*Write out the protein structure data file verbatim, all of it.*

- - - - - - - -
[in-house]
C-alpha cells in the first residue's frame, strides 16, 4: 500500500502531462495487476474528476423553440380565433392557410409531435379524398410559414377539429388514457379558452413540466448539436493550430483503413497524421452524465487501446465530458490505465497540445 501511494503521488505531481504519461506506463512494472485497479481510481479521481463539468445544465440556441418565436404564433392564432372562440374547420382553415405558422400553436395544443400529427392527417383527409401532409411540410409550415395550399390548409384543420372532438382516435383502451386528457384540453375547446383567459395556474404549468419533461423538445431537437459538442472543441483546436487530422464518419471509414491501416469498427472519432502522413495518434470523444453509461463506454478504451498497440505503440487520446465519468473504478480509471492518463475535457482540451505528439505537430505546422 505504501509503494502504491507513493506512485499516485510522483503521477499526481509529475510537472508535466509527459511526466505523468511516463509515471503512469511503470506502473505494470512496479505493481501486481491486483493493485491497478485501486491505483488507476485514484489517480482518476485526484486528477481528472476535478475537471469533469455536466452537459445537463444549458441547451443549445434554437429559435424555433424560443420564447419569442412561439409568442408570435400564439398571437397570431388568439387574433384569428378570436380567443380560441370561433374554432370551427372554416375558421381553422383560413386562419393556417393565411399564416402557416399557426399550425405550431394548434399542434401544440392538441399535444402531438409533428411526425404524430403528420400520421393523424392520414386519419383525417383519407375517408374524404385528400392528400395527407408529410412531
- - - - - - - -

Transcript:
[in-house]
C-alpha cells in the first residue's frame, strides 16, 4: 500500500502531462495487476474528476423553440380565433392557410409531435379524398410559414377539429388514457379558452413540466448539436493550430483503413497524421452524465487501446465530458490505465497540445 501511494503521488505531481504519461506506463512494472485497479481510481479521481463539468445544465440556441418565436404564433392564432372562440374547420382553415405558422400553436395544443400529427392527417383527409401532409411540410409550415395550399390548409384543420372532438382516435383502451386528457384540453375547446383567459395556474404549468419533461423538445431537437459538442472543441483546436487530422464518419471509414491501416469498427472519432502522413495518434470523444453509461463506454478504451498497440505503440487520446465519468473504478480509471492518463475535457482540451505528439505537430505546422 505504501509503494502504491507513493506512485499516485510522483503521477499526481509529475510537472508535466509527459511526466505523468511516463509515471503512469511503470506502473505494470512496479505493481501486481491486483493493485491497478485501486491505483488507476485514484489517480482518476485526484486528477481528472476535478475537471469533469455536466452537459445537463444549458441547451443549445434554437429559435424555433424560443420564447419569442412561439409568442408570435400564439398571437397570431388568439387574433384569428378570436380567443380560441370561433374554432370551427372554416375558421381553422383560413386562419393556417393565411399564416402557416399557426399550425405550431394548434399542434401544440392538441399535444402531438409533428411526425404524430403528420400520421393523424392520414386519419383525417383519407375517408374524404385528400392528400395527407408529410412531